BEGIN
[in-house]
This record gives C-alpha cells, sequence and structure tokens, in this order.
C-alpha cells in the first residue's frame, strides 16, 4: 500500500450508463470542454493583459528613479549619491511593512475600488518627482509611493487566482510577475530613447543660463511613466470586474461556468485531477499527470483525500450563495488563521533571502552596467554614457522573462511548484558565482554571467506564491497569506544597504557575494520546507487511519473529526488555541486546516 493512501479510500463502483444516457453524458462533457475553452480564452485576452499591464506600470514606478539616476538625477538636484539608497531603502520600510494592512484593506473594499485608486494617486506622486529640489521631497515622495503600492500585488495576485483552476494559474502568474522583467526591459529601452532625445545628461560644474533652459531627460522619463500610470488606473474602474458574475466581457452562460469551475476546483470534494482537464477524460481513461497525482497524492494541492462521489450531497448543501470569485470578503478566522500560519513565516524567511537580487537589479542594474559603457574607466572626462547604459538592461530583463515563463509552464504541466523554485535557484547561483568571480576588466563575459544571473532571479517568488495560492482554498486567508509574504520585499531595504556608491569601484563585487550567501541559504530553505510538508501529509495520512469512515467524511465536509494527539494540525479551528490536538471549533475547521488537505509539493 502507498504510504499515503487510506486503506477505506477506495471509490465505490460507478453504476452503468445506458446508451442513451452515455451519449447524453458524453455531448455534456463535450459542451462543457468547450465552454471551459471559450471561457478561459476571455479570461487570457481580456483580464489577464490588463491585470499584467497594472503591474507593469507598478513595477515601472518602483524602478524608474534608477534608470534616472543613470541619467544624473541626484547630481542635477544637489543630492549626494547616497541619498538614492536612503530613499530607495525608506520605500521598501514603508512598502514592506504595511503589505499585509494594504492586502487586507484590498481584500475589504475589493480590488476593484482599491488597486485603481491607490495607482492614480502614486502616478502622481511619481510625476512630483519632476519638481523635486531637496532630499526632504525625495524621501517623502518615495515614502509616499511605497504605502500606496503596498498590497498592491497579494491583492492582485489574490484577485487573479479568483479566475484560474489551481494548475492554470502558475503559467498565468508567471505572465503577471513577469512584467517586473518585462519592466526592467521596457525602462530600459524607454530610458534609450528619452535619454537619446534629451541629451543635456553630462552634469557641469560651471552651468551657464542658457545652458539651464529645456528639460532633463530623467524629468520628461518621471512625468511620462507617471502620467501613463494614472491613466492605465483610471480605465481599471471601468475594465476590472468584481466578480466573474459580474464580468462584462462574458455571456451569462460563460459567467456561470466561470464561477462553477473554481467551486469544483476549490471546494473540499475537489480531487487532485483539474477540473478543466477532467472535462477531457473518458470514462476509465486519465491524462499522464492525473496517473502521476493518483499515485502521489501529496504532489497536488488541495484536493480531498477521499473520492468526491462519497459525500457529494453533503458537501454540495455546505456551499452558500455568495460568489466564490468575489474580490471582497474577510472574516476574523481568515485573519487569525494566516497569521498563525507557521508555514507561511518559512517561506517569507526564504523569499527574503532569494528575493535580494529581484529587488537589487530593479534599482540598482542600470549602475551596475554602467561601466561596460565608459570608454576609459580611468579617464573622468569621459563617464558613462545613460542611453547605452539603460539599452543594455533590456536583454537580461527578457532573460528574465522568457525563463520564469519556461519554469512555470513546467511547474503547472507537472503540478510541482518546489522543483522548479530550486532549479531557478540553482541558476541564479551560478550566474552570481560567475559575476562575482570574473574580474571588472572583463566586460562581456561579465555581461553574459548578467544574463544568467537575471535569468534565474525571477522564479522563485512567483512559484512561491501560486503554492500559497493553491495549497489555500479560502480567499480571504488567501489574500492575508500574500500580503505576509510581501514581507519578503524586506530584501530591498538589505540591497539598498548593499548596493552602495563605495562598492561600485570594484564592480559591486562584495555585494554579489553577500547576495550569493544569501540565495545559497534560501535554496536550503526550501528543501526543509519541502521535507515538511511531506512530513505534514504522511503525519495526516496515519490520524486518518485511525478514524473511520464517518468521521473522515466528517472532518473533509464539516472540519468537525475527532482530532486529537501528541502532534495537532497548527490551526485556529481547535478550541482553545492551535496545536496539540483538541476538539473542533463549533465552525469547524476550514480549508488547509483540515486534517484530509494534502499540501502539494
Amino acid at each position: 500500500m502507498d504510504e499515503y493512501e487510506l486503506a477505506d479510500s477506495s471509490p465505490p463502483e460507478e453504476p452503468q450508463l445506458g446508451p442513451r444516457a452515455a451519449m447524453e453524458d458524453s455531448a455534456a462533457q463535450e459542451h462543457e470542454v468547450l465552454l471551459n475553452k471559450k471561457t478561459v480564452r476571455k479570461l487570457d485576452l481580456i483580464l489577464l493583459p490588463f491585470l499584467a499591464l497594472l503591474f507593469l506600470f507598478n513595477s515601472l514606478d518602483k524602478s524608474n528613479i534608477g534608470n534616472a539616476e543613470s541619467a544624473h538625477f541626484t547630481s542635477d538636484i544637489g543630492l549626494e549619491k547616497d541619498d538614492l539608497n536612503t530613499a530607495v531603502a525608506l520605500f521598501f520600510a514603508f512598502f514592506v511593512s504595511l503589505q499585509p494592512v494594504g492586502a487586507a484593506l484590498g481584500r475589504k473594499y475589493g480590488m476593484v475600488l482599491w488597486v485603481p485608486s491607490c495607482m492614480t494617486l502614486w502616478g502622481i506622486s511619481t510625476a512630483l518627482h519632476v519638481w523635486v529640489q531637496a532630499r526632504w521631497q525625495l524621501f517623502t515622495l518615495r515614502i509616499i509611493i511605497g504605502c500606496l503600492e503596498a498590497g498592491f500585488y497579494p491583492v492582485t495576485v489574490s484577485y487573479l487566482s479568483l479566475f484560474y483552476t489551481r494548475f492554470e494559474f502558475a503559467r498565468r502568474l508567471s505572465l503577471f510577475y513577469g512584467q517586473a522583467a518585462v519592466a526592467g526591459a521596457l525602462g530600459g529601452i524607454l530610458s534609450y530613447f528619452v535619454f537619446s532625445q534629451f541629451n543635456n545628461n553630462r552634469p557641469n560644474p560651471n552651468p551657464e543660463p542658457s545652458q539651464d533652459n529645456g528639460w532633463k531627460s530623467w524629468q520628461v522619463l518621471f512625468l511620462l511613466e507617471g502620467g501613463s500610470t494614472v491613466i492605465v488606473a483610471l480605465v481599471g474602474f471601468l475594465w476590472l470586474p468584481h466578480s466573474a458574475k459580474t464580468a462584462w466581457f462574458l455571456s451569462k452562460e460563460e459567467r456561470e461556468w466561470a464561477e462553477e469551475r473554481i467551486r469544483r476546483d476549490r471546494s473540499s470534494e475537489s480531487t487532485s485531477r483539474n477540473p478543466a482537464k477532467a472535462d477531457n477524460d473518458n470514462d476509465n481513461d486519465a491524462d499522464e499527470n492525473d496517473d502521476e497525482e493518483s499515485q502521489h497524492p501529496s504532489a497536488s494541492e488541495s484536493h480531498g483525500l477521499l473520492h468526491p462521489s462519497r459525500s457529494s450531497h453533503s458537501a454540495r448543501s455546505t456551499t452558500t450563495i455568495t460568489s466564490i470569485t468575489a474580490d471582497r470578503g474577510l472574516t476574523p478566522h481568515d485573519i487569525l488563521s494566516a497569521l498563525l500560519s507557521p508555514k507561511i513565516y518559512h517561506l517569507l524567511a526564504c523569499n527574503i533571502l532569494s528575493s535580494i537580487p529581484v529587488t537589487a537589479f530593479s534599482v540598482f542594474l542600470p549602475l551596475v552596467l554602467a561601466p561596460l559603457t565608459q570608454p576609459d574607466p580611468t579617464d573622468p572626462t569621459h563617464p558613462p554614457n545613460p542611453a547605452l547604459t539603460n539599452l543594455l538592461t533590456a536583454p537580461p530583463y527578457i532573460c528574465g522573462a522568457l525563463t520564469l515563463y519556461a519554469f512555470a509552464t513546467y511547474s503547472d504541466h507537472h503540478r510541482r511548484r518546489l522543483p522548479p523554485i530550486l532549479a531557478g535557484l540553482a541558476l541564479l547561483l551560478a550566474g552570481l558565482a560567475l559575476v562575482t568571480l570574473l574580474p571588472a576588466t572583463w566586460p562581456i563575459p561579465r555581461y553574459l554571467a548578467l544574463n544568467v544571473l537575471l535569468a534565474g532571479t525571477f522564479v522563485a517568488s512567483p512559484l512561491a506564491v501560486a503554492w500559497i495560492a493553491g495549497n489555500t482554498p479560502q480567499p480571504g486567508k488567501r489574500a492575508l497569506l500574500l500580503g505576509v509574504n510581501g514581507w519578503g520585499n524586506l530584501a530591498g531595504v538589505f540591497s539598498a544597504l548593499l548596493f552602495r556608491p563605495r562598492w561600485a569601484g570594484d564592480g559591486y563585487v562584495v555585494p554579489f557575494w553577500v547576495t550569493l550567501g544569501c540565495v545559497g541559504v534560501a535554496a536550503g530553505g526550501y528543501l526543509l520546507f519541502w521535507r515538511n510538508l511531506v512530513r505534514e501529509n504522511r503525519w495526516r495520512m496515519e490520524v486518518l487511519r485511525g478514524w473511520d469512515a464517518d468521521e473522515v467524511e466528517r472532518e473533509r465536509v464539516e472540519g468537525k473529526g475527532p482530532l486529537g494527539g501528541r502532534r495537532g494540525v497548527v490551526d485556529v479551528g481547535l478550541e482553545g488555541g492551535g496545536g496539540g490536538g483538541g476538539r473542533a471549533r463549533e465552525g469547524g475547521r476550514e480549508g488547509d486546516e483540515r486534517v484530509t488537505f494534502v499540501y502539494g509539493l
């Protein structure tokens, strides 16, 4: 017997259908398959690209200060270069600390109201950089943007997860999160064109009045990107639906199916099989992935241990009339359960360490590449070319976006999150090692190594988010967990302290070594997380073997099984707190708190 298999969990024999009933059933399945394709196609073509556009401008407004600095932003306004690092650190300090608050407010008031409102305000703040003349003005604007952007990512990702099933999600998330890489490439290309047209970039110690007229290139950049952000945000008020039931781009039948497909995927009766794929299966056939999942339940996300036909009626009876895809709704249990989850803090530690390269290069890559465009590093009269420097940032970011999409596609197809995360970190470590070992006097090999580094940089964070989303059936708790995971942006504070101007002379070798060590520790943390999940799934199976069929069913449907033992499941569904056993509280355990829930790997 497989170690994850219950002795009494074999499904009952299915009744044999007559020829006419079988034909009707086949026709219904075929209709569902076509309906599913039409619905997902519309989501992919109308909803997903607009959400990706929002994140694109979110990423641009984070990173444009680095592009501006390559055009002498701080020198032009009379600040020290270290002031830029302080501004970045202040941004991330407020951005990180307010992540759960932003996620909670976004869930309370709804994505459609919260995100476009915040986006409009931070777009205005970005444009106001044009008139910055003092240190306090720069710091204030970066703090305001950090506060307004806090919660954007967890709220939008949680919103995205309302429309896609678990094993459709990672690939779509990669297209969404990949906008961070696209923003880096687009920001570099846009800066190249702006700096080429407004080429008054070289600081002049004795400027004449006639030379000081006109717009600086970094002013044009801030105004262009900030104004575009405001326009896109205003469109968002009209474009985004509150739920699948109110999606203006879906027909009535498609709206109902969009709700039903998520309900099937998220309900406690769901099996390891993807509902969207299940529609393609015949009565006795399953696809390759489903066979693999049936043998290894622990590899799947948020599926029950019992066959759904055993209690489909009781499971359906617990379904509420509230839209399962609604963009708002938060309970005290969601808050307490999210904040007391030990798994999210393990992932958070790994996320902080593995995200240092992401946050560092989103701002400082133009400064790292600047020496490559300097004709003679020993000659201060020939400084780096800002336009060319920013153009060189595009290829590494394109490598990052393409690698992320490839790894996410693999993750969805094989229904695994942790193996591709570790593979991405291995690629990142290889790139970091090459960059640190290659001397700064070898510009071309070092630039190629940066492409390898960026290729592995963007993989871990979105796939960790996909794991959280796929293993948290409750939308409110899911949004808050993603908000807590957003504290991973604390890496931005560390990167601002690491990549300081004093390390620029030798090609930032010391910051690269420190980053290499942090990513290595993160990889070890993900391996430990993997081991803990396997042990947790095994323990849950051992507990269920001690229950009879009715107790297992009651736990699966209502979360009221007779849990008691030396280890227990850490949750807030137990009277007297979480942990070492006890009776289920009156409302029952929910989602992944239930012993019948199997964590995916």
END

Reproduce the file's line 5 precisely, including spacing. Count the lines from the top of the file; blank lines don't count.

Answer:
């Protein structure tokens, strides 16, 4: 017997259908398959690209200060270069600390109201950089943007997860999160064109009045990107639906199916099989992935241990009339359960360490590449070319976006999150090692190594988010967990302290070594997380073997099984707190708190 298999969990024999009933059933399945394709196609073509556009401008407004600095932003306004690092650190300090608050407010008031409102305000703040003349003005604007952007990512990702099933999600998330890489490439290309047209970039110690007229290139950049952000945000008020039931781009039948497909995927009766794929299966056939999942339940996300036909009626009876895809709704249990989850803090530690390269290069890559465009590093009269420097940032970011999409596609197809995360970190470590070992006097090999580094940089964070989303059936708790995971942006504070101007002379070798060590520790943390999940799934199976069929069913449907033992499941569904056993509280355990829930790997 497989170690994850219950002795009494074999499904009952299915009744044999007559020829006419079988034909009707086949026709219904075929209709569902076509309906599913039409619905997902519309989501992919109308909803997903607009959400990706929002994140694109979110990423641009984070990173444009680095592009501006390559055009002498701080020198032009009379600040020290270290002031830029302080501004970045202040941004991330407020951005990180307010992540759960932003996620909670976004869930309370709804994505459609919260995100476009915040986006409009931070777009205005970005444009106001044009008139910055003092240190306090720069710091204030970066703090305001950090506060307004806090919660954007967890709220939008949680919103995205309302429309896609678990094993459709990672690939779509990669297209969404990949906008961070696209923003880096687009920001570099846009800066190249702006700096080429407004080429008054070289600081002049004795400027004449006639030379000081006109717009600086970094002013044009801030105004262009900030104004575009405001326009896109205003469109968002009209474009985004509150739920699948109110999606203006879906027909009535498609709206109902969009709700039903998520309900099937998220309900406690769901099996390891993807509902969207299940529609393609015949009565006795399953696809390759489903066979693999049936043998290894622990590899799947948020599926029950019992066959759904055993209690489909009781499971359906617990379904509420509230839209399962609604963009708002938060309970005290969601808050307490999210904040007391030990798994999210393990992932958070790994996320902080593995995200240092992401946050560092989103701002400082133009400064790292600047020496490559300097004709003679020993000659201060020939400084780096800002336009060319920013153009060189595009290829590494394109490598990052393409690698992320490839790894996410693999993750969805094989229904695994942790193996591709570790593979991405291995690629990142290889790139970091090459960059640190290659001397700064070898510009071309070092630039190629940066492409390898960026290729592995963007993989871990979105796939960790996909794991959280796929293993948290409750939308409110899911949004808050993603908000807590957003504290991973604390890496931005560390990167601002690491990549300081004093390390620029030798090609930032010391910051690269420190980053290499942090990513290595993160990889070890993900391996430990993997081991803990396997042990947790095994323990849950051992507990269920001690229950009879009715107790297992009651736990699966209502979360009221007779849990008691030396280890227990850490949750807030137990009277007297979480942990070492006890009776289920009156409302029952929910989602992944239930012993019948199997964590995916």